The Battle for Bomb Alley

BY Herschel Smith
13 years, 4 months ago

Michael Yon authored a prescient article on Sangin entitled Bad Medicine, in which Yon was embedded with the British Army in Sangin.  It’s worth studying this piece again in preparation for an important report from the BBC.  Since the BBC doesn’t give embed code, it’s good that this piece is out on YouTube.  Thanks to Michael Yon for bringing this to our attention.  It’s well worth the twenty nine minutes you will spend watching this report.

The British enlisted men have fought bravely in Sangin and lost many men there.  But more than two years ago the British announced a plan to deescalate the violence against the Taliban.  There is little doubt that this plan dovetailed with the abandonment of the forward operating bases in and around Sangin.  Also in the Helmand Province, the British forces allied themselves with a shyster and con man named Mullah Abdul Salaam in Musa Qala.  He and his forces were supposed to go to arms against local Taliban when the fight for Musa Qala began by British and U.S. forces, and instead they screamed like little girls and ran for cover, making frantic calls for help to Karzai.

In fact, even recently the U.S. Marines and British Advisers have been at odds about how to approach the Helmand Province.  The U.S. Marines are intentionally taking a more aggressive approach in Sangin than the British, and their casualties show it.

Yon sent me a note praising the hard work of the Marines, but lamenting the fact that we’re taking the same soil twice, and paying dearly for it.  Yon is right, but this isn’t the only sacred soil stained by the blood of U.S. Marines that is being taken more than once.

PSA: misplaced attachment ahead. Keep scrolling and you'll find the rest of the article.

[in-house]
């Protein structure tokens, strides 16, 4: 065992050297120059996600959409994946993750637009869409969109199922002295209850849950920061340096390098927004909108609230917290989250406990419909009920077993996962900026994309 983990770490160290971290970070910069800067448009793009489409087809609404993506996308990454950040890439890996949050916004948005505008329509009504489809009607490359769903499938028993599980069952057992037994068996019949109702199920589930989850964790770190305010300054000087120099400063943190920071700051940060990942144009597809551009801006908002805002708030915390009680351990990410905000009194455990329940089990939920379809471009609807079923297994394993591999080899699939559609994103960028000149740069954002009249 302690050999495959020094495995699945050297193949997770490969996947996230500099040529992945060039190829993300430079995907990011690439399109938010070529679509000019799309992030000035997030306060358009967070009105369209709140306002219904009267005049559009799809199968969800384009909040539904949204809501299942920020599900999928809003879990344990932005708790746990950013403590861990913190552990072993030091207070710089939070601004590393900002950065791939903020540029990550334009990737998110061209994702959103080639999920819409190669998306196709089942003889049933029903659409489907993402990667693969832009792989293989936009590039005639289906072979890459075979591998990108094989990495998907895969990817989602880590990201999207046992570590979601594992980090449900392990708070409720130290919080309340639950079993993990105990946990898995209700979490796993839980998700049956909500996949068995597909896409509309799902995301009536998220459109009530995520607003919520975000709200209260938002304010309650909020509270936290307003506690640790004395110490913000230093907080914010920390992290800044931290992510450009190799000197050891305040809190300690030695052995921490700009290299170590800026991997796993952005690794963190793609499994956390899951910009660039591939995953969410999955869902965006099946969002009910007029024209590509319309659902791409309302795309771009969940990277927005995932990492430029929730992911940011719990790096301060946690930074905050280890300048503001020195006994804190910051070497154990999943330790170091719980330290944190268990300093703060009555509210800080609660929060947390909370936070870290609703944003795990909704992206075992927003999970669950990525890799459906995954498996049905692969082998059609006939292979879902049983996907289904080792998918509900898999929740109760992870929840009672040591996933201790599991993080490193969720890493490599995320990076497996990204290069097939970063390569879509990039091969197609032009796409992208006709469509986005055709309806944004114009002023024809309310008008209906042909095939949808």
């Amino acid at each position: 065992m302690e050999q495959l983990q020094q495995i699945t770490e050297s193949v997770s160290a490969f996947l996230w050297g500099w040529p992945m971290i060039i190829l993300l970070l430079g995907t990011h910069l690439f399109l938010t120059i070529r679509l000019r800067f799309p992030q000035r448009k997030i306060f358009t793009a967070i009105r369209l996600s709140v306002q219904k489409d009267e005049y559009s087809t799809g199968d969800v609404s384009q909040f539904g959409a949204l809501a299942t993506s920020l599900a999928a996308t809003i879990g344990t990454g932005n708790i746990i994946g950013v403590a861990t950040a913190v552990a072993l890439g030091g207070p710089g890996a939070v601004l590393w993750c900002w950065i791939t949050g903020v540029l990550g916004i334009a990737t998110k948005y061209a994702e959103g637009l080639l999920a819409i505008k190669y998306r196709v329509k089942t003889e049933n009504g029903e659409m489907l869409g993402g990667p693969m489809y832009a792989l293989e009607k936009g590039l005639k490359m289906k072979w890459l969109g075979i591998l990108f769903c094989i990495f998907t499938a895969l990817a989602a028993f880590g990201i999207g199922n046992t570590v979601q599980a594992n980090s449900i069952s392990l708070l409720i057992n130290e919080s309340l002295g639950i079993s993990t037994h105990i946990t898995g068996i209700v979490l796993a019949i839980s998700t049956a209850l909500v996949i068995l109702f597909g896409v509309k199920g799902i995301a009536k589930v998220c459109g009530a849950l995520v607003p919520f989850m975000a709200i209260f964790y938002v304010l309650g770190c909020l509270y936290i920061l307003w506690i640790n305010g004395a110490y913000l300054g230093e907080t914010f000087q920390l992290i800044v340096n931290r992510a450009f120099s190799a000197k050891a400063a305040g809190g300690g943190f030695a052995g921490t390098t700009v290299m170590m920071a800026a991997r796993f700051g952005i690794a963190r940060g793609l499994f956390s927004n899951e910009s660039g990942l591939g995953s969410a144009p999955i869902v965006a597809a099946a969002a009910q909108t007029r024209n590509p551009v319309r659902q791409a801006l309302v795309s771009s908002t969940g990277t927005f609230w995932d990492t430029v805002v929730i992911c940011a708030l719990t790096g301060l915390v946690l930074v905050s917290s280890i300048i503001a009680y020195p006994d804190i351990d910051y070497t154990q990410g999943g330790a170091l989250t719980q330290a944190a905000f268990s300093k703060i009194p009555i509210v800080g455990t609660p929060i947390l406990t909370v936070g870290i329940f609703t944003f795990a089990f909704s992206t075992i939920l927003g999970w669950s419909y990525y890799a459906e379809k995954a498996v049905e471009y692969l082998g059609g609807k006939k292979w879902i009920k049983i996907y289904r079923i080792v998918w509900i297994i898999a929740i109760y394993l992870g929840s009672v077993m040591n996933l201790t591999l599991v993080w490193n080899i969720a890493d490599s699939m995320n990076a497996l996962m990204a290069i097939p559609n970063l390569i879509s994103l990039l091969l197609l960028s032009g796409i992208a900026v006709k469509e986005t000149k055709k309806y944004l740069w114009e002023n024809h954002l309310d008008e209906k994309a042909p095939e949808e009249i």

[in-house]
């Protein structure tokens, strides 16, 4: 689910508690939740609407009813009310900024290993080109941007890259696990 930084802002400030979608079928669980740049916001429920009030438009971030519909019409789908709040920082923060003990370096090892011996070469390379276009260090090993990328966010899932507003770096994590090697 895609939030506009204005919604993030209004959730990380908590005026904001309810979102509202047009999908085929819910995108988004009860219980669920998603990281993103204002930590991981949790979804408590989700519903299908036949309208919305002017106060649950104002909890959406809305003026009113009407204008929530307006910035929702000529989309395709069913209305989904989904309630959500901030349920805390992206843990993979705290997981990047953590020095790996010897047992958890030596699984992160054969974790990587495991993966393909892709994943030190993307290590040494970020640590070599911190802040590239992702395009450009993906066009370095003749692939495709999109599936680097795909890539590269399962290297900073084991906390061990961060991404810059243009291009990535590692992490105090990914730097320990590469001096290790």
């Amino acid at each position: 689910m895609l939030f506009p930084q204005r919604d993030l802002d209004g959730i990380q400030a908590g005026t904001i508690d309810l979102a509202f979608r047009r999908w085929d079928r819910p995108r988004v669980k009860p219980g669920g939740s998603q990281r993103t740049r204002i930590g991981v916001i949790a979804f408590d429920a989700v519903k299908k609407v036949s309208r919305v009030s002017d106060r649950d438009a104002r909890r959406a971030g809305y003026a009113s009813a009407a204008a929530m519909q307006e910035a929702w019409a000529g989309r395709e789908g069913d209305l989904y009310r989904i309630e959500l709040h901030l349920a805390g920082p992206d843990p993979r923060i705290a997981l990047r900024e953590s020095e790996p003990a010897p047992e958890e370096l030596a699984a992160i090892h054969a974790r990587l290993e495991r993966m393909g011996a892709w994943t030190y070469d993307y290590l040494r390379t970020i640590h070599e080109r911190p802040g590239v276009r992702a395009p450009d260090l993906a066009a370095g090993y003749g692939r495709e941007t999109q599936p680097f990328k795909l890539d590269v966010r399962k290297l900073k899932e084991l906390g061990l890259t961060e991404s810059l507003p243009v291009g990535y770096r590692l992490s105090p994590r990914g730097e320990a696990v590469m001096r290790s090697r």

Two years and eight months ago, the 24th MEU Marines went into Garmsir.  At great cost, the Marines killed some 400 Taliban fighters in and around Garmsir.  But the 24th MEU had to leave, and they turned over to the British.  One and a half years ago I was writing about the resistance a new deployment of Marines was finding in Garmsir.

This report is remarkable in that it could have been written exactly one year ago during the tenure of the 24th MEU in the Garmsir District in 2008.  During that operation, the U.S. Marine Corps had taken over from the British who were not able to force the Taliban out of Garmsir, and after a major gun battle took over the Garmsir area from the Taliban.  The primary concern of the residents during this operation was that the Marines would leave, allowing the Taliban to re-enter the district and punish those who had cooperated with the Marines.

The Marines turned operations back over to the British, who were then unable to maintain control of the Garmsir District, and now the U.S. Marines are back again in Helmand generally and Garmsir particularly.  It’s not that the British are unable to fight, but rather that they aren’t supplied well enough, equipped well enough or provided with enough troops (we might add that their officer corps seems mostly to be sidetracked and confused with a version of counterinsurgency doctrine taken from their experience in Northern Ireland).